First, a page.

The social model implies that practices such as eugenics are founded on social values and a prejudiced understanding of the potential and value of those labeled disabled. "Over 200,000 disabled people were some of the earlier victims of the Holocaust, after Communists, other political enemies, and homosexuals."[32]

A 1986 article stated:[33]

It is important that we do not allow ourselves to be dismissed as if we all come under this one great metaphysical category 'the disabled'. The effect of this is a depersonalization, a sweeping dismissal of our individuality, and a denial of our right to be seen as people with our own uniqueness, rather than as the anonymous constituents of a category or group. These words that lump us all together – 'the disabled', 'spina bifida', 'tetraplegic', 'muscular dystrophy', – are nothing more than terminological rubbish bins into which all the important things about us as people get thrown away.

Economic aspects

The social model also relates to economic empowerment, proposing that people can be disabled by a lack of resources to meet their needs.[6] For example, a disabled person may need support services to be able to participate fully in society, and can become disabled if society cuts access to those support services, perhaps in the name of government austerity measures.

The social model addresses other issues, such as the underestimation of the potential of disabled people to contribute to society and add economic value to society if they are given equal rights and equally suitable facilities and opportunities as others. Economic research on companies that attempt to accommodate disability in their workforce suggest they outperform competitors.[34]

In Autumn 2001, the UK Office for National Statistics identified that approximately one-fifth of the working-age population was disabled, equating to an estimated 7.1 million disabled people, compared to an estimated 29.8 million nondisabled people. This analysis also provided insight into some of the reasons why disabled people weren't in the labor market, such as that the reduction in disability benefits in entering the labor market would not make it worthwhile to enter into employment. A three-pronged approach was suggested: "incentives to work via the tax and benefit system, for example through the Disabled Person's Tax Credit; helping people back into work, for example via the New Deal for Disabled People; and tackling discrimination in the workplace via anti-discrimination policy. Underpinning this are the Disability Discrimination Act (DDA) 1995 and the Disability Rights Commission."[35]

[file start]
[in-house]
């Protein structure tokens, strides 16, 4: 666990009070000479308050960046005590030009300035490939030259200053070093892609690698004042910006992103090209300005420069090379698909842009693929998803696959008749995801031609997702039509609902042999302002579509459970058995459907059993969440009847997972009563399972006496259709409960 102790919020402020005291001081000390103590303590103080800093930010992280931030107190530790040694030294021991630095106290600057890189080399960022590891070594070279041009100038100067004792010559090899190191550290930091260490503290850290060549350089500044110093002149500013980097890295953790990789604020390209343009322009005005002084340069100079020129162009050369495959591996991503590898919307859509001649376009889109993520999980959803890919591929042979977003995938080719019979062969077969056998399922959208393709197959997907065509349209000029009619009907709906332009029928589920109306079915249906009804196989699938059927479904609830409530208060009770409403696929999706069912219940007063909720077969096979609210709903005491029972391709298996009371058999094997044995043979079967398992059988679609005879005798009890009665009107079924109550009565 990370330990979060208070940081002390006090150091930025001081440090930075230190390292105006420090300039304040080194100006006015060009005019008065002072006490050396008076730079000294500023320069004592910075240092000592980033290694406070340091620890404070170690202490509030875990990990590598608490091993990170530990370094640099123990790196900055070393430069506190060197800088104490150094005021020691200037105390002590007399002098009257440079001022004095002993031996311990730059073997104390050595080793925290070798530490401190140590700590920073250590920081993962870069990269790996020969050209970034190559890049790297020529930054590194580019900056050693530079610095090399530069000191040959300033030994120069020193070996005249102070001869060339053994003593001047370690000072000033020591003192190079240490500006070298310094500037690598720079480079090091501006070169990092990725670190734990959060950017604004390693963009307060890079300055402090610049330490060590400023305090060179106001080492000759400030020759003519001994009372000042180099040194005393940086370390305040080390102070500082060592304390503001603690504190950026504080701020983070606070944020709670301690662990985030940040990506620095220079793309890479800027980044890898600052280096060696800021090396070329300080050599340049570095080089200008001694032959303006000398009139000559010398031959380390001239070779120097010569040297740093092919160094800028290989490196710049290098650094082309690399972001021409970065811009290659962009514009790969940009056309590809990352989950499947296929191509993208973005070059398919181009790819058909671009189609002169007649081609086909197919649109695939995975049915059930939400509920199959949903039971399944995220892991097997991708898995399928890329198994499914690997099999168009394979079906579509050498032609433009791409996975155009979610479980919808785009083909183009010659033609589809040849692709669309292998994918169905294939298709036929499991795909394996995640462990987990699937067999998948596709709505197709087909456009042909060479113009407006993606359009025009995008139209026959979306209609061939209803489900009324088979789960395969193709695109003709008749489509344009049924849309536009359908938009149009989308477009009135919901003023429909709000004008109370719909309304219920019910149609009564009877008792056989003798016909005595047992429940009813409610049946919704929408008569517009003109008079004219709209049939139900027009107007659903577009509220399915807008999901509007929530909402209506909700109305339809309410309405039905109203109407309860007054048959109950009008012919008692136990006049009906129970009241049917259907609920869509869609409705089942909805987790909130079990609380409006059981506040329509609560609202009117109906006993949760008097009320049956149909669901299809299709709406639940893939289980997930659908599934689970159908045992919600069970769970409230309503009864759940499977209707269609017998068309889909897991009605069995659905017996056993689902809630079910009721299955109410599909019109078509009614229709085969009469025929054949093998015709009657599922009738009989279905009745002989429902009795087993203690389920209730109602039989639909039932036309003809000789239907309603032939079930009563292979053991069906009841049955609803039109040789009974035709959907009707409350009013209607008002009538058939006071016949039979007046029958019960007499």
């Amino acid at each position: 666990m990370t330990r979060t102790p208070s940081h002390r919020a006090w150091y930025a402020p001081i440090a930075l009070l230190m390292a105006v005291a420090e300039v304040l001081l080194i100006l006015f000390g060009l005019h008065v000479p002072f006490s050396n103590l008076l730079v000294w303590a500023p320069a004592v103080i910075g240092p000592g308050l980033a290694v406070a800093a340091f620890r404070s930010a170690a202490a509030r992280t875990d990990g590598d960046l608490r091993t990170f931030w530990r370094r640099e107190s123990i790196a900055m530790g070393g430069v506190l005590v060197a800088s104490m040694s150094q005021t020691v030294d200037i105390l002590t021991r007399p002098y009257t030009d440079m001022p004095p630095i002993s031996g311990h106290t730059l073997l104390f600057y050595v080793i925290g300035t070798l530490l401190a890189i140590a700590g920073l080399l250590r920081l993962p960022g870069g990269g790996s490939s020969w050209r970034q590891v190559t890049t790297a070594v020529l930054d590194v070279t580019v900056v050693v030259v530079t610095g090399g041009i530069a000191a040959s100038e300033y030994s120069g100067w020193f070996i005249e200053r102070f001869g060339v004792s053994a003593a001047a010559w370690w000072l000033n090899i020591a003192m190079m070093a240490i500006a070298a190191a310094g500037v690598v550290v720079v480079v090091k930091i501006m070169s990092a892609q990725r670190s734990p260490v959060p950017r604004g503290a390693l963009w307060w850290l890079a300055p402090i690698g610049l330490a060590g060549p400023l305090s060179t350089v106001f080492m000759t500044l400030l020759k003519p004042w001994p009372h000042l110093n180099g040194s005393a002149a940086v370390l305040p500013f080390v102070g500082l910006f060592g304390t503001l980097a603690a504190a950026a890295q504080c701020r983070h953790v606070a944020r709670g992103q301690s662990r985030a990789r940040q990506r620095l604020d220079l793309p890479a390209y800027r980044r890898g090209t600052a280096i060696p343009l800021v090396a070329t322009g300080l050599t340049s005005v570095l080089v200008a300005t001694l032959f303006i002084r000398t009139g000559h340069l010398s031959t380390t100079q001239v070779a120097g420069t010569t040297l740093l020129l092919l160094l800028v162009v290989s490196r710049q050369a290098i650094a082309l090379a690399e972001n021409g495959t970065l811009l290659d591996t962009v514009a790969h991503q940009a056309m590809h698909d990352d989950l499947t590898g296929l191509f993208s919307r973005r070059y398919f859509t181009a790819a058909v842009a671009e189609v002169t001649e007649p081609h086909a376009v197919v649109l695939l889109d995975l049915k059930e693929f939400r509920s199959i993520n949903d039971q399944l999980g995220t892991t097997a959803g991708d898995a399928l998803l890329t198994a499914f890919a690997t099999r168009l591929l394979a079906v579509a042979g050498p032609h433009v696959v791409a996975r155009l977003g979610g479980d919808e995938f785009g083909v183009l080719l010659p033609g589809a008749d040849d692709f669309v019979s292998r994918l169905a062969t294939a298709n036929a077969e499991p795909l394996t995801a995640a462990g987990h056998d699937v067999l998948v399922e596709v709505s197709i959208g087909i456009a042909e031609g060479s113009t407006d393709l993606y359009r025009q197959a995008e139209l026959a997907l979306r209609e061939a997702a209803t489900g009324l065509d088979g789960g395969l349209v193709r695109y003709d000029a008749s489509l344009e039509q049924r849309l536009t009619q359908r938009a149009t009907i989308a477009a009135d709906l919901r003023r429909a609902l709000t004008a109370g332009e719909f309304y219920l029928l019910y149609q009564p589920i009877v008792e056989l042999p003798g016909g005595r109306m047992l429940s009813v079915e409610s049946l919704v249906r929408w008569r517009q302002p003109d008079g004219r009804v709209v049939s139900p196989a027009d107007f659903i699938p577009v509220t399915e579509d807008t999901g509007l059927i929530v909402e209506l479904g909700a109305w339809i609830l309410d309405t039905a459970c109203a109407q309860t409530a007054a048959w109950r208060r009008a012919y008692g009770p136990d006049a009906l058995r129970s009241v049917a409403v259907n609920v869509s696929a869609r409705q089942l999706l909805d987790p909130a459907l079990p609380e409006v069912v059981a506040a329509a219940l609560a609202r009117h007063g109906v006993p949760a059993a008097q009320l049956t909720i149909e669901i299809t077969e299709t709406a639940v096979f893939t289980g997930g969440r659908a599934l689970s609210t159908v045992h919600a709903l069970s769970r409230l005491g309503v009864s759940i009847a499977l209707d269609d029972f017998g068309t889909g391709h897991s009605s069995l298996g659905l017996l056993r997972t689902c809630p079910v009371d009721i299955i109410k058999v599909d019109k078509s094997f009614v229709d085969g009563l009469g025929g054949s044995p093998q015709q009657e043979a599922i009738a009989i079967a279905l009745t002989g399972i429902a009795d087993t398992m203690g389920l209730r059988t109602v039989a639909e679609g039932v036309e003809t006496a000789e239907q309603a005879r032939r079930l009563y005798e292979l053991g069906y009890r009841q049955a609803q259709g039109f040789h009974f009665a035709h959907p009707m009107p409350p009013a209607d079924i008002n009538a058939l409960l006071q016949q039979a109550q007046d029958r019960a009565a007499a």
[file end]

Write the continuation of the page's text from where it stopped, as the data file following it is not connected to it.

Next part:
Canada and the United States have operated under the premise that social assistance benefits should not exceed the amount of money earned through labour in order to give citizens an incentive to search for and maintain employment. This has led to widespread poverty amongst disabled citizens. In the 1950s, disability pensions were established and included various forms of direct economic assistance; however, compensation was low. Since the 1970s, both governments have viewed unemployed, disabled citizens as excess labor due to continuous high unemployment rates and have made minimal attempts to increase employment, keeping disabled people at poverty-level incomes due to the 'incentive' principle. Poverty is the most debilitating circumstance disabled people face, resulting in the inability to afford proper medical, technological and other assistance necessary to participate in society.[36]

Law and public policy

In the United Kingdom , the Disability Discrimination Act defines disability using the medical model - disabled people are defined as people with certain conditions or limitations on their ability to carry out "normal day-to-day activities." But the requirement of employers and service providers to make "reasonable adjustments" to their policies or practices, or physical aspects of their premises, follows the social model.[37] By making adjustments, employers and service providers are removing the barriers that disable, according to the social model. In 2006, amendments to the act called for local authorities and others to actively promote disability equality; this was enforced via the formation of the Disability Equality Duty in December 2006.[38] In 2010, The Disability Discrimination Act (1995) was amalgamated into the Equality Act 2010, along with other pertinent discrimination legislation. The Equality Act of 2010 extends the law on discrimination to indirect discrimination. For example, if a carer of a disabled person is discriminated against, this is now also unlawful.[39] Since October 2010, when it came into effect, employers may not legally ask questions about illness or disability at interviews for a job or for a referee to comment on such in a reference, except where there is a need to make reasonable adjustments for an interview to proceed. Following an offer of a job, an employer can lawfully ask such questions.[40]